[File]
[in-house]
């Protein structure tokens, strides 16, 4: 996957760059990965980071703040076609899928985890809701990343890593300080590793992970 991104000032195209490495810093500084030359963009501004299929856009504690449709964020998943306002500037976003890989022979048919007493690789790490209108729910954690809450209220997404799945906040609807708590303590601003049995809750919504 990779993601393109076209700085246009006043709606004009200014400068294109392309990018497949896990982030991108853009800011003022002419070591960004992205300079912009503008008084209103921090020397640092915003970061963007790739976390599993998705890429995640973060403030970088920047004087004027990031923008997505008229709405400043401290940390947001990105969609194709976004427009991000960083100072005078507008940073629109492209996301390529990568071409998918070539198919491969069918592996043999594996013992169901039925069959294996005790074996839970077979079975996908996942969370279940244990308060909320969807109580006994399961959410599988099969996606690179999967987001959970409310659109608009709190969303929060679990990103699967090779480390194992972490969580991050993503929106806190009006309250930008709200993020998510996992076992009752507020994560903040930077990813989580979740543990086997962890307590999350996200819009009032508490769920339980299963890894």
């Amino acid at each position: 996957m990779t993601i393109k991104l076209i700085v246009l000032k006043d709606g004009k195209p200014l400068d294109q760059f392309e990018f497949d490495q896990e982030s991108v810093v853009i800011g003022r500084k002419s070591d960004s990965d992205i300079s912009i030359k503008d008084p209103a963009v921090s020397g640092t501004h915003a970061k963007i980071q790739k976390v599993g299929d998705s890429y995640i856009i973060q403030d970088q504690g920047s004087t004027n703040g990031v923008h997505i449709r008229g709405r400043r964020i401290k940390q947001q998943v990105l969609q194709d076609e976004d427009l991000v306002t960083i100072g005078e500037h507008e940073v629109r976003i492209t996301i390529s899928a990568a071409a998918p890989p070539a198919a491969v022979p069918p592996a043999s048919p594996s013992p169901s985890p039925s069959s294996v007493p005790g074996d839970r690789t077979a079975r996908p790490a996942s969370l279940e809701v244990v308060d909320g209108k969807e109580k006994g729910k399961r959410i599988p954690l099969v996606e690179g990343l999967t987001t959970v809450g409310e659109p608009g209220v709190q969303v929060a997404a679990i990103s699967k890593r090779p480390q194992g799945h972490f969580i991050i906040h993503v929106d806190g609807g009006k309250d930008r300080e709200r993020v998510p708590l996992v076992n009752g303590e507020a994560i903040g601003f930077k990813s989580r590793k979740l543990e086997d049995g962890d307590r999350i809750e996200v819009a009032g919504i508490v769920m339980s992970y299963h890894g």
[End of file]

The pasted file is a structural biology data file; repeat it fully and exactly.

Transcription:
[in-house]
């Protein structure tokens, strides 16, 4: 996957760059990965980071703040076609899928985890809701990343890593300080590793992970 991104000032195209490495810093500084030359963009501004299929856009504690449709964020998943306002500037976003890989022979048919007493690789790490209108729910954690809450209220997404799945906040609807708590303590601003049995809750919504 990779993601393109076209700085246009006043709606004009200014400068294109392309990018497949896990982030991108853009800011003022002419070591960004992205300079912009503008008084209103921090020397640092915003970061963007790739976390599993998705890429995640973060403030970088920047004087004027990031923008997505008229709405400043401290940390947001990105969609194709976004427009991000960083100072005078507008940073629109492209996301390529990568071409998918070539198919491969069918592996043999594996013992169901039925069959294996005790074996839970077979079975996908996942969370279940244990308060909320969807109580006994399961959410599988099969996606690179999967987001959970409310659109608009709190969303929060679990990103699967090779480390194992972490969580991050993503929106806190009006309250930008709200993020998510996992076992009752507020994560903040930077990813989580979740543990086997962890307590999350996200819009009032508490769920339980299963890894």
């Amino acid at each position: 996957m990779t993601i393109k991104l076209i700085v246009l000032k006043d709606g004009k195209p200014l400068d294109q760059f392309e990018f497949d490495q896990e982030s991108v810093v853009i800011g003022r500084k002419s070591d960004s990965d992205i300079s912009i030359k503008d008084p209103a963009v921090s020397g640092t501004h915003a970061k963007i980071q790739k976390v599993g299929d998705s890429y995640i856009i973060q403030d970088q504690g920047s004087t004027n703040g990031v923008h997505i449709r008229g709405r400043r964020i401290k940390q947001q998943v990105l969609q194709d076609e976004d427009l991000v306002t960083i100072g005078e500037h507008e940073v629109r976003i492209t996301i390529s899928a990568a071409a998918p890989p070539a198919a491969v022979p069918p592996a043999s048919p594996s013992p169901s985890p039925s069959s294996v007493p005790g074996d839970r690789t077979a079975r996908p790490a996942s969370l279940e809701v244990v308060d909320g209108k969807e109580k006994g729910k399961r959410i599988p954690l099969v996606e690179g990343l999967t987001t959970v809450g409310e659109p608009g209220v709190q969303v929060a997404a679990i990103s699967k890593r090779p480390q194992g799945h972490f969580i991050i906040h993503v929106d806190g609807g009006k309250d930008r300080e709200r993020v998510p708590l996992v076992n009752g303590e507020a994560i903040g601003f930077k990813s989580r590793k979740l543990e086997d049995g962890d307590r999350i809750e996200v819009a009032g919504i508490v769920m339980s992970y299963h890894g």